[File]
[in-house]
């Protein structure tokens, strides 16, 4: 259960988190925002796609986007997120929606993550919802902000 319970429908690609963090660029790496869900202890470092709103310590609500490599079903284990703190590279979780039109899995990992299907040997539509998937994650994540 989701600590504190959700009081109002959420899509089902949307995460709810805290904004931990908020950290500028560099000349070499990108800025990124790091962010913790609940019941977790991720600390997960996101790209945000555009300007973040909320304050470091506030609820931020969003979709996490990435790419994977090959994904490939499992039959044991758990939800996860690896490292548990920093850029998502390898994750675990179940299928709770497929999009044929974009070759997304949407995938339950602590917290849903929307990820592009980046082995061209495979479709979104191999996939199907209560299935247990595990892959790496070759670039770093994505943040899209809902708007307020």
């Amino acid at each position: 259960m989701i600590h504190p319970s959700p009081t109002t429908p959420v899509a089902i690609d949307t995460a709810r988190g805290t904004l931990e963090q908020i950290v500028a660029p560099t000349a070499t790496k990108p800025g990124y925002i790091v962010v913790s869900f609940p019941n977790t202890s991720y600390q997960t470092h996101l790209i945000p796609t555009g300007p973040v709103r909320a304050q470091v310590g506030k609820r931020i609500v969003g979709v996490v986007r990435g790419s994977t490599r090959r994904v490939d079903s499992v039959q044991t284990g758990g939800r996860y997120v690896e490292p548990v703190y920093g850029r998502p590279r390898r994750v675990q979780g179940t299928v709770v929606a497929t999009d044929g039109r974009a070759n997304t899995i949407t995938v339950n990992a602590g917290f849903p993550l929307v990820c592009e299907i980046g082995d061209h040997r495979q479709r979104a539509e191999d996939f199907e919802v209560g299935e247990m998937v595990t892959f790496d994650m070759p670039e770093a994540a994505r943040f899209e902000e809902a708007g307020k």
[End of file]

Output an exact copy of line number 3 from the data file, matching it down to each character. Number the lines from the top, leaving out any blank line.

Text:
């Amino acid at each position: 259960m989701i600590h504190p319970s959700p009081t109002t429908p959420v899509a089902i690609d949307t995460a709810r988190g805290t904004l931990e963090q908020i950290v500028a660029p560099t000349a070499t790496k990108p800025g990124y925002i790091v962010v913790s869900f609940p019941n977790t202890s991720y600390q997960t470092h996101l790209i945000p796609t555009g300007p973040v709103r909320a304050q470091v310590g506030k609820r931020i609500v969003g979709v996490v986007r990435g790419s994977t490599r090959r994904v490939d079903s499992v039959q044991t284990g758990g939800r996860y997120v690896e490292p548990v703190y920093g850029r998502p590279r390898r994750v675990q979780g179940t299928v709770v929606a497929t999009d044929g039109r974009a070759n997304t899995i949407t995938v339950n990992a602590g917290f849903p993550l929307v990820c592009e299907i980046g082995d061209h040997r495979q479709r979104a539509e191999d996939f199907e919802v209560g299935e247990m998937v595990t892959f790496d994650m070759p670039e770093a994540a994505r943040f899209e902000e809902a708007g307020k």